Accomplished Welsh rock band, the Manic Street Preachers, set Moscow's B1 club alight on July 23 with a spread of tracks from across their 20-year career. It was the group's first Moscow gig and part of their follow-up tour after releasing last year's album "Send Away The Tigers".
The band's eighth album shows the group's mellower side - a stark contrast to the raucous punk sound that marked their enty to the British rock scene in the late 1980s.
They were the first of a new wave of successful Welsh rock banks, followed by acts such as the Stereophonics, Catatonia and Super Furry Animals.
The group cites punk bands as their original inspiration. Bassist Nicky Wire says: "I guess the big ones, the building blocks of our lives were the Sex Pistols, The Clash, The Who, the Stones, Public Enemy and Guns N' Roses." He also says the group is getting back to the raw sound that made them famous.
All three Manics - James Dean Bradfield on vocals and guitar, Nicky Wire on bass, and Sean Moore on drums - come from the mining town of Blackwood in south Wales, and the group are diehard socialists with strong roots in the region's coal pits.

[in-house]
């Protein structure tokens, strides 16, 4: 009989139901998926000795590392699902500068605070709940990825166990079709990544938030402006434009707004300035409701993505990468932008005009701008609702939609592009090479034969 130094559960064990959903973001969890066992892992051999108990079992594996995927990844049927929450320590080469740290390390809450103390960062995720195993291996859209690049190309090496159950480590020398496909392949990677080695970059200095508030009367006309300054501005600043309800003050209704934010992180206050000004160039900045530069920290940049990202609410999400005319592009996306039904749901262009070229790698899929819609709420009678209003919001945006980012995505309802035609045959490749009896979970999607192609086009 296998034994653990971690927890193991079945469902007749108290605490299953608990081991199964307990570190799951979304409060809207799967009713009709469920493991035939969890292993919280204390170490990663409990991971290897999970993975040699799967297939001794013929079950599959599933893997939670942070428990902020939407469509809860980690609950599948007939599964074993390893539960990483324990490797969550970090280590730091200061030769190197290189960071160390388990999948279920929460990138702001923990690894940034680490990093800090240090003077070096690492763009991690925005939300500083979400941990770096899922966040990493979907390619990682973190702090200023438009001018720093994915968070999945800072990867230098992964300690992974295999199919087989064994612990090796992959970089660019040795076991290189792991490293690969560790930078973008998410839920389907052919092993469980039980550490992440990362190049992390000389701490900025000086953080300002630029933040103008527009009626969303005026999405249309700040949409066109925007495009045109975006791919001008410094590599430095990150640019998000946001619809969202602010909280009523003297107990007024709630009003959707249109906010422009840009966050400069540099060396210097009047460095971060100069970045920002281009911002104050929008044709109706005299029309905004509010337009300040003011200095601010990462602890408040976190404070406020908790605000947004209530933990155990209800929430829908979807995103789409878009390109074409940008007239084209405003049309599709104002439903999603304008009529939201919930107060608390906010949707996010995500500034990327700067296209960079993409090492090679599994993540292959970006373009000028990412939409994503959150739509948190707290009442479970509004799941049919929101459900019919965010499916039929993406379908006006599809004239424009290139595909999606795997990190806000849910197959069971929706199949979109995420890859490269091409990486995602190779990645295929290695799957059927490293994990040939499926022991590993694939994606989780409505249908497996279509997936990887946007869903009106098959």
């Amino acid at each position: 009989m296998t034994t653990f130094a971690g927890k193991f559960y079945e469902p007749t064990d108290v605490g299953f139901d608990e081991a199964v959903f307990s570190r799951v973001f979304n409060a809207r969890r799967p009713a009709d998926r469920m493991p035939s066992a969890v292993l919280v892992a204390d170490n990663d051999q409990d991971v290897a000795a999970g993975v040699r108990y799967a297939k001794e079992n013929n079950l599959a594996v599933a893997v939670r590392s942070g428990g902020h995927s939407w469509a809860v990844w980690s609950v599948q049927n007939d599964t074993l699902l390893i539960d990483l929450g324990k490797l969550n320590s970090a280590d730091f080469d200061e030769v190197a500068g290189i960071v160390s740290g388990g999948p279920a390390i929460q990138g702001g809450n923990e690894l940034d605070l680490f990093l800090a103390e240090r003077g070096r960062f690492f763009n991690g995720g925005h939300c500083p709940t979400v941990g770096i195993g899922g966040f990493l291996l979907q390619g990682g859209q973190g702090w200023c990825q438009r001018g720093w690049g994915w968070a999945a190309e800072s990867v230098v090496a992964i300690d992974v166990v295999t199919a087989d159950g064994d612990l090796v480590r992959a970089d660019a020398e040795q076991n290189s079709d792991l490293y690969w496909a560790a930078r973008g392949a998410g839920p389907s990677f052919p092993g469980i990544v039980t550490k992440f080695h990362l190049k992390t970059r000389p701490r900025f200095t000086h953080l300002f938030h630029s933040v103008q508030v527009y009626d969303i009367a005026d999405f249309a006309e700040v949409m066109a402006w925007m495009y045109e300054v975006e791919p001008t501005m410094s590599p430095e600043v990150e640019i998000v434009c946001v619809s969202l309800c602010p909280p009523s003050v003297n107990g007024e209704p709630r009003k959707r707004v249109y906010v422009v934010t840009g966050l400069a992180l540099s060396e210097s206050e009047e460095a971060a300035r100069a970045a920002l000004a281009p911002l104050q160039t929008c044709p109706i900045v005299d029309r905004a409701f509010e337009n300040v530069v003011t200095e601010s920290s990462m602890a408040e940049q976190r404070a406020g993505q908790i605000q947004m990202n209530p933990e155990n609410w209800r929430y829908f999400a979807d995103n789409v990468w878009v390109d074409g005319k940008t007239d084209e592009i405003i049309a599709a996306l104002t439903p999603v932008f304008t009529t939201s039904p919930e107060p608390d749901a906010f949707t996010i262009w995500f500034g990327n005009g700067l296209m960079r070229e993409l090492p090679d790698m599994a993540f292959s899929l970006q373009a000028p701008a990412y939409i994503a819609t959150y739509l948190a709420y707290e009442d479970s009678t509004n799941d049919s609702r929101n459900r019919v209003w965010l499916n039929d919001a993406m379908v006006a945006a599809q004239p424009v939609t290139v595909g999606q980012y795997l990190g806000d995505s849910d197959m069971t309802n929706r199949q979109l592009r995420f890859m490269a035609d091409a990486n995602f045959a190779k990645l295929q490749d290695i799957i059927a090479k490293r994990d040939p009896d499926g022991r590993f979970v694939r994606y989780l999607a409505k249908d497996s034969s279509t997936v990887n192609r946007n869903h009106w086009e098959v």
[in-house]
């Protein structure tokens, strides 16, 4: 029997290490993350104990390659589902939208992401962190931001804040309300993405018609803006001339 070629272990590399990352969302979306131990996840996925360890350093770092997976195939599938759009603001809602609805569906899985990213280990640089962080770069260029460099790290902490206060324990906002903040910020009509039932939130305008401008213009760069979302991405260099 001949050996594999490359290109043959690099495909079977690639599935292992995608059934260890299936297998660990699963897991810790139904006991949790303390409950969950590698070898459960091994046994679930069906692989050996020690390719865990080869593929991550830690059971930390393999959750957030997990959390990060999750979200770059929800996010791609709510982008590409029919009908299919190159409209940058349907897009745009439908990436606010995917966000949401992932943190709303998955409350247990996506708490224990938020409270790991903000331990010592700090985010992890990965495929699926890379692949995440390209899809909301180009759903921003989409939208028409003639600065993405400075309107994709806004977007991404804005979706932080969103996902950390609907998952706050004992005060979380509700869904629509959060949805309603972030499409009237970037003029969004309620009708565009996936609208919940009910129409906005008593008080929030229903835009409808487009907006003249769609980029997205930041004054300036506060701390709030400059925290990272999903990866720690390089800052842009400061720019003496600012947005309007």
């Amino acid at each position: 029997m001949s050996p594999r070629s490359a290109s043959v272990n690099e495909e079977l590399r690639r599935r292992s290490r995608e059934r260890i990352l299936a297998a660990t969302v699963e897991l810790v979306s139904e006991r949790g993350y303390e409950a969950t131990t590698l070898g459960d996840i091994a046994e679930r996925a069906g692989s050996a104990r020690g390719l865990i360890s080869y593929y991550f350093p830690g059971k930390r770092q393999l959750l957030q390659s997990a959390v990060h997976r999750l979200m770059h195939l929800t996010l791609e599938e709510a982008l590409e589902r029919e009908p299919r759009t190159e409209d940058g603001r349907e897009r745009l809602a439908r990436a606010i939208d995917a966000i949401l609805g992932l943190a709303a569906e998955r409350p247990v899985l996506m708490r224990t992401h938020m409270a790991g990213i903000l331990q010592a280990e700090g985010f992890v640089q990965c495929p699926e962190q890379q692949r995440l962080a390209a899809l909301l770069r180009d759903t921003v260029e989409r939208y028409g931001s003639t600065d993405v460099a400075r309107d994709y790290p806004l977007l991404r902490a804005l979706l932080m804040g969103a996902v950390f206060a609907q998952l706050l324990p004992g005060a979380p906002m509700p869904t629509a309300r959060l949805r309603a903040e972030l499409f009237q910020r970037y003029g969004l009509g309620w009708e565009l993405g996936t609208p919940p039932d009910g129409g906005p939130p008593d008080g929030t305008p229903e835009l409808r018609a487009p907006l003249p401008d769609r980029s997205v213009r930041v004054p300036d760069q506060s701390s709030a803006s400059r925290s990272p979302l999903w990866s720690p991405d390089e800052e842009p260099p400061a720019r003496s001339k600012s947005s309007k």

Visiting Moscow as been one of the group's ambitions for a long time.
Initially the enfants terribles of the music press, the Manics confounded their critics and went on to become one of Britain's best rock bands of the 1990s, winning a string of Album of the Year awards for their 1996 masterpiece, `Everything Must Go'.
Their 1994 album, The Holy Bible, was highly acclaimed by music critics and often appears on lists of best ever albums. The band is making a new album next year, which they say will hark back to the uncompromising style of the Holy Bible.
Hard core Manics fans will no doubt welcome the band's move back to their post-punk roots.
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